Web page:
Location: Range and Livestock Research2013 Annual Report
1a. Objectives (from AD-416):
The long-term objective is to identify factors that improve fertility by identification of uterine factors that limit pregnancy establishment and maintenance. We propose the central hypothesis that cows differ in uterine receptivity for their ability to become and remain pregnant, even after providing them with a healthy embryo. Identification of these limitations through evaluation of uterine secretions and gene transcription profiles during early pregnancy should lead to identification of associated genomic markers. Furthermore, identification of these genetic markers would allow screening of couples using infertility clinics to identify fertility problems and lead to appropriate recommendations by physicians to rectify the specific fertility problem. The following whole animal to molecular objectives are designed to test the following specific aims during a 5 year study: 1) Develop a unique animal resource to study endometrial receptivity and pregnancy success using natural variation in beef heifer pregnancy establishment, 2) Investigate physiological mechanisms underlying endometrial receptivity and pregnancy success in heifers from this population, 3) Identify genetic markers for endometrial receptivity and uterine competency for pregnancy. In summary, this proposal is aimed at identifying physiological mechanisms and endometrial genes affecting pregnancy establishment and maintenance to develop genetic markers of fertility in cattle and humans.
1b. Approach (from AD-416):
Specific aim 1 and a portion of specific aim 2 will be accomplished at Fort Keogh by ARS employees. Aim 1 will be conducted in year 1 and a portion of year 2 by repeatedly transferring in vitro produced embryos into approximately 300 heifers and determining early pregnancy success (day 45). After 6 replications of transferring embryos, measuring pregnancy success and terminating pregnancies, heifers will be classified as being Superior (> 5 successful pregnancies) or Inferior (< 2 pregnancies) recipients for use in Aims 2 and 3. In aim 2, the physiological mechanisms underlying uterine endometrial receptivity and successful pregnancy will be evaluated. Only studies 2.1 and 2.2 will be conducted at ARS. In study 2.1, serum progesterone concentration will be used to ensure variation of uterine receptivity is not limited by progesterone binding and activation of endometrial progesterone receptors. In study 2.2, the stable plasma metabolite of prostaglandin F2a (PGFM) will be evaluated to estimate the sensitivity of the uterine endometrium for maternal recognition of pregnancy signal. This is accomplished by measuring the prostaglandin response to oxytocin administration that must be blocked to support pregnancy establishment. Heifers that are more sensitive to oxytocin administration might be less likely to become pregnant because of diminished potential for the maternal recognition of pregnancy signal to be perceived. Approximately 50 Superior and 50 Inferior recipient heifers will be identified through the above studies for transport to Washington State University for further studies of differential protein expression (study 2.3) and secretion (study 2.5) by the uterine endometrium, their effects on embryo development (study 2.4), and ultimately variation within the genome of Superior and Inferior recipients as measured by SNP analyses and copy number variants (Aim 3).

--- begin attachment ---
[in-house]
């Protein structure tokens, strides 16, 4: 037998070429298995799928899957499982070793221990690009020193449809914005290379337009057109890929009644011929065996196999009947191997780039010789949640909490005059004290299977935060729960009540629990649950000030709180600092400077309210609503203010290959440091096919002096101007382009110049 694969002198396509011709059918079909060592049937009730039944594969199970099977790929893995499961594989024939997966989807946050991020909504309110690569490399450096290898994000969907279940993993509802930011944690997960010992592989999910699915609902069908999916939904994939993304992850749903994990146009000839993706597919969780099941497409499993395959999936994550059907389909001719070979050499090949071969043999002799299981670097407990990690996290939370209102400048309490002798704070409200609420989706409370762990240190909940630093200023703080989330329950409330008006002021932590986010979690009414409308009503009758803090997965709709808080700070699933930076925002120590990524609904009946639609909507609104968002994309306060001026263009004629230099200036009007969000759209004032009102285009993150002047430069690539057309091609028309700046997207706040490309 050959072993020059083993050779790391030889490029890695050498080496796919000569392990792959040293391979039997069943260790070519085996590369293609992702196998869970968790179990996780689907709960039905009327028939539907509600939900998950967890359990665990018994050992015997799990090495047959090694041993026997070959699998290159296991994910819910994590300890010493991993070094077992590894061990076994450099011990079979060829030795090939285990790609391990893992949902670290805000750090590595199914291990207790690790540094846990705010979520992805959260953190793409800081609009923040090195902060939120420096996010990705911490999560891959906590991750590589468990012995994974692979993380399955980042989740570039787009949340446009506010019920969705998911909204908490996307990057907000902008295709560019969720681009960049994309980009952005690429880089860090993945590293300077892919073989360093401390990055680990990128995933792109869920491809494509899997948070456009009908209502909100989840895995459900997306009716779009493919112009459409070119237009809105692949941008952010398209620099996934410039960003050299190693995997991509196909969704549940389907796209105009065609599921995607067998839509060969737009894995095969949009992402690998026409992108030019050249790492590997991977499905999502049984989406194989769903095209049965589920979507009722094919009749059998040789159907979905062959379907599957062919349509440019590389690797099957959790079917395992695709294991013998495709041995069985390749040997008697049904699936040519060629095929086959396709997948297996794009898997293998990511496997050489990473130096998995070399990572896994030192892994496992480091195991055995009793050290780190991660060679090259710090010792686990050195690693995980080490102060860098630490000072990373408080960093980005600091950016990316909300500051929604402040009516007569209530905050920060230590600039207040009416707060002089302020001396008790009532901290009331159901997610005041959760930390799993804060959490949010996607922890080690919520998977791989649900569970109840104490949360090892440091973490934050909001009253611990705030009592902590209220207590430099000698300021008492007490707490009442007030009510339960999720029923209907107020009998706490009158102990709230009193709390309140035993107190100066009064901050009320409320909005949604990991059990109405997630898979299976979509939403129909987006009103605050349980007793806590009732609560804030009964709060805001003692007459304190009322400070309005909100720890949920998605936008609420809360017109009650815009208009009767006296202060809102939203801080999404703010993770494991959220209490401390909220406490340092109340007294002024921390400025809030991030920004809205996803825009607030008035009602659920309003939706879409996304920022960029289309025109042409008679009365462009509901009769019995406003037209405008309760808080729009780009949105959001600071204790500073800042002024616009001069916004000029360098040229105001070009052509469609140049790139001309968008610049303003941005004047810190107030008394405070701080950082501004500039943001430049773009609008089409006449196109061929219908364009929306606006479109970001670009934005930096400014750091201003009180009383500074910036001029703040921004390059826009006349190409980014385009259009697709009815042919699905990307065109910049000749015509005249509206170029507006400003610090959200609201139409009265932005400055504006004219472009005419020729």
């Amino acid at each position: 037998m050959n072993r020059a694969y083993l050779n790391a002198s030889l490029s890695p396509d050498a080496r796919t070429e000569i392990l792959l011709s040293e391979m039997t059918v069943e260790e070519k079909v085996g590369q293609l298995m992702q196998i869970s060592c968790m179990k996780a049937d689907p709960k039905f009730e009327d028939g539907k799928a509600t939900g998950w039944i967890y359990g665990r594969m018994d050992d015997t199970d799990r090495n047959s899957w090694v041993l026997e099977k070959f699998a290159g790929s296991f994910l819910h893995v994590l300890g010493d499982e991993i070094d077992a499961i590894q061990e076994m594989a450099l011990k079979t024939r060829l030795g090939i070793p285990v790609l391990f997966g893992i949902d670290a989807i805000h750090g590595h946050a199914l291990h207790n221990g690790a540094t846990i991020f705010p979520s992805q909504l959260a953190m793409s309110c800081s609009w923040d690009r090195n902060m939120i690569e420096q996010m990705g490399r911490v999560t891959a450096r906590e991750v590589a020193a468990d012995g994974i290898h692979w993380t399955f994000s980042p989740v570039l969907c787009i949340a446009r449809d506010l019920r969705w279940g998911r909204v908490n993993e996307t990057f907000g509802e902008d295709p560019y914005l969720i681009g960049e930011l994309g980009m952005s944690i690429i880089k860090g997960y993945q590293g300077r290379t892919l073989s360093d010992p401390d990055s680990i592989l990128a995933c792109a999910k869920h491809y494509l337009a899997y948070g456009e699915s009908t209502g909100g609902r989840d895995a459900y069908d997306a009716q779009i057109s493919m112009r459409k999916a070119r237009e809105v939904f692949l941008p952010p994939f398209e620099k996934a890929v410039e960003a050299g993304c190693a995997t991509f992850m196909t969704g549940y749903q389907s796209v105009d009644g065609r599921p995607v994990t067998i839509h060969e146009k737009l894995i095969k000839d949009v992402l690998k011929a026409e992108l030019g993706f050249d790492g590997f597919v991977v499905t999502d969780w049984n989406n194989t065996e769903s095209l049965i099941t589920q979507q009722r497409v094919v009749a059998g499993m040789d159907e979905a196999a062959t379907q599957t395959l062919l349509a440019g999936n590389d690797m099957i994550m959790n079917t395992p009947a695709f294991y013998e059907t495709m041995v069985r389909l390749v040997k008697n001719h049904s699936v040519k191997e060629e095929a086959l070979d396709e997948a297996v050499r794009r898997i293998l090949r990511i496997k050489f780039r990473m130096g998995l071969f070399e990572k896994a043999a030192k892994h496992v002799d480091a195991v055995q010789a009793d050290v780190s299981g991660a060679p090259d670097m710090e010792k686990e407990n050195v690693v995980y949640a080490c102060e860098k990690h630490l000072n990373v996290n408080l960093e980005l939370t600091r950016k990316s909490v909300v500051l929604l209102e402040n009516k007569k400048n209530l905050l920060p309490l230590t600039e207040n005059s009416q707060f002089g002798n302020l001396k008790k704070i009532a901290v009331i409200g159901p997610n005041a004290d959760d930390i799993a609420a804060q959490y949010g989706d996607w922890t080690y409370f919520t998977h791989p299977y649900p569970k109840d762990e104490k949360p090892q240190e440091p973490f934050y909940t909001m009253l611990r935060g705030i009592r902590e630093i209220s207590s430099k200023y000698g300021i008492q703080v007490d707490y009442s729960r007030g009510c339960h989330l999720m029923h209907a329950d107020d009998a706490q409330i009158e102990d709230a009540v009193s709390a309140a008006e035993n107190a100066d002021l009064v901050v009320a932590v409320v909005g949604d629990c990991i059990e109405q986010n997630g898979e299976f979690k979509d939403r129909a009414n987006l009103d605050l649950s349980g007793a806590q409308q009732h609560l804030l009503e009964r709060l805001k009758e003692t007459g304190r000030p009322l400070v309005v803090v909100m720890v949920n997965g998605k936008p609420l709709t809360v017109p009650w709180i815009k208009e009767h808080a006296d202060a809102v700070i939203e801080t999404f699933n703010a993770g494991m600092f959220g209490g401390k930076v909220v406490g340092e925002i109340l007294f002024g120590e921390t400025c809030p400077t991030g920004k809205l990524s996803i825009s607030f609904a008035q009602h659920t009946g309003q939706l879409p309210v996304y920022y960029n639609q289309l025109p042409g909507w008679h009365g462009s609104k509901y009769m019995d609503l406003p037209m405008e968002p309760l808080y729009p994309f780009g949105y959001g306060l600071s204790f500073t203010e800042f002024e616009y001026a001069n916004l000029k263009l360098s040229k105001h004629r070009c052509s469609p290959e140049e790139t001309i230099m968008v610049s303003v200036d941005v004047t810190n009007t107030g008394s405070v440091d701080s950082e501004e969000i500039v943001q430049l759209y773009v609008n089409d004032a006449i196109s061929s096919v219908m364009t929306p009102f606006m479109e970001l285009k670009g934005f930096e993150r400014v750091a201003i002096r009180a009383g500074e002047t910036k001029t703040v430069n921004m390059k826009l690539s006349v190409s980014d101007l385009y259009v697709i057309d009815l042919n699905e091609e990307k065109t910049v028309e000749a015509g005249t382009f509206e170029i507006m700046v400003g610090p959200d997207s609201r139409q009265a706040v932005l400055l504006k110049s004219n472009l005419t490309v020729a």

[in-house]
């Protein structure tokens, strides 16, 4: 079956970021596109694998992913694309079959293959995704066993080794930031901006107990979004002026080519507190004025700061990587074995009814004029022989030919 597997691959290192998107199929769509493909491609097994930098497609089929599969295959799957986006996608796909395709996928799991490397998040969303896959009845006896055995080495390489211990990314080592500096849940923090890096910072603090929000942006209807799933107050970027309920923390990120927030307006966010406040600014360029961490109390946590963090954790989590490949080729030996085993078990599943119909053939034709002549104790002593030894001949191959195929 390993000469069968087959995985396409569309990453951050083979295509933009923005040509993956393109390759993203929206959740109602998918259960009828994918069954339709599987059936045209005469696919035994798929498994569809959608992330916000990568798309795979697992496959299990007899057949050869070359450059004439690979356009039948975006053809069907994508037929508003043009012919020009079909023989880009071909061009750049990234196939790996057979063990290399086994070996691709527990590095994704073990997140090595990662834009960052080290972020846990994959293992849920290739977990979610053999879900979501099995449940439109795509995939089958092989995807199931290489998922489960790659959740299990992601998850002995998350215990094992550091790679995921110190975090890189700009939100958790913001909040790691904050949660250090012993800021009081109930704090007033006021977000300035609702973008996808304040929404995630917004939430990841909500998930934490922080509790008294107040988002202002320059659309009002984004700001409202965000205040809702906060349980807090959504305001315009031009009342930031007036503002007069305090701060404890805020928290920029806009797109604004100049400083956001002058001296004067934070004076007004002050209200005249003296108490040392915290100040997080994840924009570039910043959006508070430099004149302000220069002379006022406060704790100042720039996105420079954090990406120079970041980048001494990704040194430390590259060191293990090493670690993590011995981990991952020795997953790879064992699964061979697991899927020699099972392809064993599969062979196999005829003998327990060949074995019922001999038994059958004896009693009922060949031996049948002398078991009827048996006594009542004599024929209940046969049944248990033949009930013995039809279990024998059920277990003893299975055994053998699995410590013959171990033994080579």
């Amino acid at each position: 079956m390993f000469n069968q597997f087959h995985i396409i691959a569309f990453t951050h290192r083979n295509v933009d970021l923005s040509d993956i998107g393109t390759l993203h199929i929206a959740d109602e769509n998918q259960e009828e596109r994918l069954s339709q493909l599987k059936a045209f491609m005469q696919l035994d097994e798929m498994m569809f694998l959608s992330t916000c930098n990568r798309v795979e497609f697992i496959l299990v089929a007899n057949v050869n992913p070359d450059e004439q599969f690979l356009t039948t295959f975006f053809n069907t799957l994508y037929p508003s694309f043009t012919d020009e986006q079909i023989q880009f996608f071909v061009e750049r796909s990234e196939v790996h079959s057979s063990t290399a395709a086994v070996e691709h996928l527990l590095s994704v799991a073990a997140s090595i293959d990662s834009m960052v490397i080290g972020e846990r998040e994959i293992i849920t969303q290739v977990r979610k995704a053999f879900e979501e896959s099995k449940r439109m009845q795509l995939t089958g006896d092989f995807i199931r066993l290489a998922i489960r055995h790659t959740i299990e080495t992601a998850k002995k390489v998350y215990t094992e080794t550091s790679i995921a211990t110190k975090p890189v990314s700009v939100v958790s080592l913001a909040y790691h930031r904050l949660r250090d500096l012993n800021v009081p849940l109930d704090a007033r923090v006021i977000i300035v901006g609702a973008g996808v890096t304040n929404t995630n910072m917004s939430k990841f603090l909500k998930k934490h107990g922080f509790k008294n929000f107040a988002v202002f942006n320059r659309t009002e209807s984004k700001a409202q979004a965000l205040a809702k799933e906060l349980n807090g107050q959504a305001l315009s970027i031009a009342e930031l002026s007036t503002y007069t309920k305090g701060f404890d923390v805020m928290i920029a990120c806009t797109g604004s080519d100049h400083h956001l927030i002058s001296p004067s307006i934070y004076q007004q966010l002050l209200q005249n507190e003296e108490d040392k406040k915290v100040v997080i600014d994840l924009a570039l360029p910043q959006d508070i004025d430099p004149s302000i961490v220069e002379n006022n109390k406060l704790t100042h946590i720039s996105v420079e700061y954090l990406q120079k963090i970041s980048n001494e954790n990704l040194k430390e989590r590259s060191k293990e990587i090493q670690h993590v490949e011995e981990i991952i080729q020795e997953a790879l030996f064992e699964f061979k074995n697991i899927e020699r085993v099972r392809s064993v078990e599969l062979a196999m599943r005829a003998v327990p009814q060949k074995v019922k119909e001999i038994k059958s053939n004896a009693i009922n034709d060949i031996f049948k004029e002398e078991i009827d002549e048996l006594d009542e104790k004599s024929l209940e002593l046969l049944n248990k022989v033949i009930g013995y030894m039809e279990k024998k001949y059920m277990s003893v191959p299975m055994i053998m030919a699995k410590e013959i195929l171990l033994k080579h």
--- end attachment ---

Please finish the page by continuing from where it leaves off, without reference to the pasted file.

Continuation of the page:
3. Progress Report:
One manuscript entitled, “Effects of fertility on gene expression and function of the bovine endometrium” was published in PLoS One. Approximately 265 heifers at Fort Keogh have been used in 4 rounds of embryo transfer to evaluate uterine capacity for pregnancy. Preliminary results of these studies have identified approximately 10 heifers which maintained all 4 pregnancies to day 45 of gestation and 10 heifers that did not maintain any pregnancies even to day 28 of gestation. ARS scientist visited Washington State University (WSU) in March, 2013 to provide a progress report and WSU scientist visited Fort Keogh in July 2013 to participate in discussions regarding future studies. Further studies still planned for a portion of these heifers include assessing their fertility and uterine capacity for pregnancy after 3 rounds of AI, as well as collection of uterine biopsies and hormonal profiling of pregnancy establishment.